Petitioner union argues that the Board has here established a rule that "all purposes" superseniority clauses are illegal per se, that per se rules are generally disfavored, and that in any event such a rule is improper here because "all purposes" clauses do not infringe any employee interests. The union's arguments, however, are off the mark. In the first place, we do not necessarily read the Board's opinion as establishing a per se rule of illegality: the better reading of the Board's opinion is rather that the Board has established a presumption that "all purposes" clauses unreasonably encourage union activity by individual employees and so must be justified under Dairylea. Even if we were to read the Board's opinion as petitioner would have us read it, however, we would still conclude that the Board had acted within its authority. A per se rule against "all purposes" superseniority clauses would not preclude a contract which extended to a steward specific superseniority benefits tailor-made "to assure" him greater accessibility to his workers and thus generally assist him to perform a role which would redound to the benefit of all employees."4 Compare NLRB v. Local 443, International Brotherhood of Teamsters, Chauffeurs, Warehousemen and Helpers of America, 600 F.2d 411 (2d Cir. 1979), Enforcing 235 N.L.R.B. No. 186 (1978). The clause here, however, was not so particularized.
In the second place, we are satisfied that the Board had ample basis in experience for its conclusion that the "all purposes" clause here creates an impression upon employees "that can only have the effect of encouraging union activism." Appendix, supra, at 17. We, like the Second Circuit, recognize that "the Board knows the facts of life in the labor world better than we ever can." NLRB v. Milk Drivers and Dairy Employees, Local 338, supra at 1165, note 5 (and references there collected). We therefore accept the Board's conclusion here that the maintenance of the contract clause violated section 8.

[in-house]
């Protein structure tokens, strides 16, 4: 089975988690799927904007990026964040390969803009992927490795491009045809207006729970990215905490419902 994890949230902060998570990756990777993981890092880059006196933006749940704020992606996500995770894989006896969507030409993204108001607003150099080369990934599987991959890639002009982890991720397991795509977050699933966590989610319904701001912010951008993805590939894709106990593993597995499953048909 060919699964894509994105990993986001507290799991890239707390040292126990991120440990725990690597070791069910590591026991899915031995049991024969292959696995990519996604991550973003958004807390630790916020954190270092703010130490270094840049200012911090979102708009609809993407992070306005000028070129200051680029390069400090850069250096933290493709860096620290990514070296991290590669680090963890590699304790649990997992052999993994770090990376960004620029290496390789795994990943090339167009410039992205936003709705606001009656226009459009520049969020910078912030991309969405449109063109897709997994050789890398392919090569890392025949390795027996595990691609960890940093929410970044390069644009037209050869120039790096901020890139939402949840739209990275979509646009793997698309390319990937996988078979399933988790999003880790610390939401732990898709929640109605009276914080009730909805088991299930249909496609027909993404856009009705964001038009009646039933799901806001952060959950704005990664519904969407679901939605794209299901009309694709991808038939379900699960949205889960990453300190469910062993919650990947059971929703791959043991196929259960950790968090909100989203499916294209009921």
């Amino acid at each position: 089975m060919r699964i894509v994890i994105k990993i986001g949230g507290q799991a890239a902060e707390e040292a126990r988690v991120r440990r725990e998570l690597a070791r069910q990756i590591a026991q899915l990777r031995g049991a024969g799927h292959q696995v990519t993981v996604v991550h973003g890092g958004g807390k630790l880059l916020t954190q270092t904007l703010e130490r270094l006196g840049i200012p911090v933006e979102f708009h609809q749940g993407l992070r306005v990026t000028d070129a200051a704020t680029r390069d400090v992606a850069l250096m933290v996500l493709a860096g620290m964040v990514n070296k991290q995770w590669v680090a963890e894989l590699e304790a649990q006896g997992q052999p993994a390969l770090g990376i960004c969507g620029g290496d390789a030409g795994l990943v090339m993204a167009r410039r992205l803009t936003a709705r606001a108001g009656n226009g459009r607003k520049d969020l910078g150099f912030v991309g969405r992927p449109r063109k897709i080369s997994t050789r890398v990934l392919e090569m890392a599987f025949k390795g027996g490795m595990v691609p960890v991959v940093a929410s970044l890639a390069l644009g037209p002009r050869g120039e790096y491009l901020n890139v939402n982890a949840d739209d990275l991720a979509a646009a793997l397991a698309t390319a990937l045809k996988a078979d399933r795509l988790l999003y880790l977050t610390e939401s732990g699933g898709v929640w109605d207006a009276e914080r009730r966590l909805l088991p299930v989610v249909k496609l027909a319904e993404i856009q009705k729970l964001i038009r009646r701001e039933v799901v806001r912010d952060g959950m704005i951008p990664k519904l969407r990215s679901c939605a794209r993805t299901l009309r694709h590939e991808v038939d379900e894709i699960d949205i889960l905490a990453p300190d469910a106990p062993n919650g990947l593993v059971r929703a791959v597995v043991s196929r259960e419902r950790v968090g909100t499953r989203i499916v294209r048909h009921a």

The Board also concluded that the union had failed to justify the application of the clause in this case: the particular grant of superseniority to steward Rupp on the facts presented here. The union argued that the bidding preference was necessary to permit steward Rupp to select a route that would facilitate his handling of employee grievances by increasing his access to employees and management representatives. Although such an argument could succeed under Dairylea, the union failed to carry its burden of showing the necessity of the preference in the particular circumstances presented in this case. The evidence revealed that Rupp had in fact performed adequately as steward prior to the preferential grant of route assignments here at issue: only three grievances had been rejected as untimely during Rupp's tenure as steward, and two of those were from the transition period immediately following his predecessor's departure. In light of this, we cannot say that the Board's conclusion in this case was unsupported by substantial evidence in the record, or reasonable inferences drawn therefrom.5 That conclusion is not weakened by the consideration that the record contains evidence, that the preferential assignment would have given steward Rupp additional time at the terminal, that pointed to a contrary decision, one holding that the grant of superseniority for route selection was justified. The law is clear that when the record contains substantial evidence in support of each of two different conclusions, the choice of decision is in the province of the Board. We defer to the Board's "expert knowledge of labor relations" and " 'its appraisal of normal conditions about industrial establishments.' " NLRB v. Milk Drivers and Dairy Employees, Local 388, supra, at 1165 (citing Republic Aviation Corp. v. NLRB, 324 U.S. 793, 804, 65 S.Ct. 982, 988, 89 L.Ed. 1372, 1380 (1945)).